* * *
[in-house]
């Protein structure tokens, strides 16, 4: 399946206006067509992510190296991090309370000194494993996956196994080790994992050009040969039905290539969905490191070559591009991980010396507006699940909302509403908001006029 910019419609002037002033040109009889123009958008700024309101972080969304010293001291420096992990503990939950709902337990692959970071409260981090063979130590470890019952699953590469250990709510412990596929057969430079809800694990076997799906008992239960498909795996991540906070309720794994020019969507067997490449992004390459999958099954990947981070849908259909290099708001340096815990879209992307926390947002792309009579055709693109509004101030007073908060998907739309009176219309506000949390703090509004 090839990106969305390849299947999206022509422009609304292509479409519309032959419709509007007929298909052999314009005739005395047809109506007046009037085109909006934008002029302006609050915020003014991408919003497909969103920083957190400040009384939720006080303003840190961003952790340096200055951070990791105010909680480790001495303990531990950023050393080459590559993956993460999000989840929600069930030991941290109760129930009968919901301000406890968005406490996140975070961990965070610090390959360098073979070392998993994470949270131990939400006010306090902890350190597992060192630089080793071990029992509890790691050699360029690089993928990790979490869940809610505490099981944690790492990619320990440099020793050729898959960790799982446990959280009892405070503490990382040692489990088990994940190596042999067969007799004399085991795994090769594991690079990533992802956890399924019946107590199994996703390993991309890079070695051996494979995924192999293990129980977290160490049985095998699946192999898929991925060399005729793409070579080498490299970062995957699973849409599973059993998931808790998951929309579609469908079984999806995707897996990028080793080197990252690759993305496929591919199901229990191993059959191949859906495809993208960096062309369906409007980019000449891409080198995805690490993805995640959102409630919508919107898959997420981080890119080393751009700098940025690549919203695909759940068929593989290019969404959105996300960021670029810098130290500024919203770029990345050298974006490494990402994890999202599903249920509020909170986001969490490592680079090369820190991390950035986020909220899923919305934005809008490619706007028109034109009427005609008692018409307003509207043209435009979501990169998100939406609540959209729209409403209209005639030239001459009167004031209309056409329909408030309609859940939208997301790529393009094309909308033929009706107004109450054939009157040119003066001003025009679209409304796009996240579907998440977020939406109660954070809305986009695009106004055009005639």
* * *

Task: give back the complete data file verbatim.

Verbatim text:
[in-house]
């Protein structure tokens, strides 16, 4: 399946206006067509992510190296991090309370000194494993996956196994080790994992050009040969039905290539969905490191070559591009991980010396507006699940909302509403908001006029 910019419609002037002033040109009889123009958008700024309101972080969304010293001291420096992990503990939950709902337990692959970071409260981090063979130590470890019952699953590469250990709510412990596929057969430079809800694990076997799906008992239960498909795996991540906070309720794994020019969507067997490449992004390459999958099954990947981070849908259909290099708001340096815990879209992307926390947002792309009579055709693109509004101030007073908060998907739309009176219309506000949390703090509004 090839990106969305390849299947999206022509422009609304292509479409519309032959419709509007007929298909052999314009005739005395047809109506007046009037085109909006934008002029302006609050915020003014991408919003497909969103920083957190400040009384939720006080303003840190961003952790340096200055951070990791105010909680480790001495303990531990950023050393080459590559993956993460999000989840929600069930030991941290109760129930009968919901301000406890968005406490996140975070961990965070610090390959360098073979070392998993994470949270131990939400006010306090902890350190597992060192630089080793071990029992509890790691050699360029690089993928990790979490869940809610505490099981944690790492990619320990440099020793050729898959960790799982446990959280009892405070503490990382040692489990088990994940190596042999067969007799004399085991795994090769594991690079990533992802956890399924019946107590199994996703390993991309890079070695051996494979995924192999293990129980977290160490049985095998699946192999898929991925060399005729793409070579080498490299970062995957699973849409599973059993998931808790998951929309579609469908079984999806995707897996990028080793080197990252690759993305496929591919199901229990191993059959191949859906495809993208960096062309369906409007980019000449891409080198995805690490993805995640959102409630919508919107898959997420981080890119080393751009700098940025690549919203695909759940068929593989290019969404959105996300960021670029810098130290500024919203770029990345050298974006490494990402994890999202599903249920509020909170986001969490490592680079090369820190991390950035986020909220899923919305934005809008490619706007028109034109009427005609008692018409307003509207043209435009979501990169998100939406609540959209729209409403209209005639030239001459009167004031209309056409329909408030309609859940939208997301790529393009094309909308033929009706107004109450054939009157040119003066001003025009679209409304796009996240579907998440977020939406109660954070809305986009695009106004055009005639």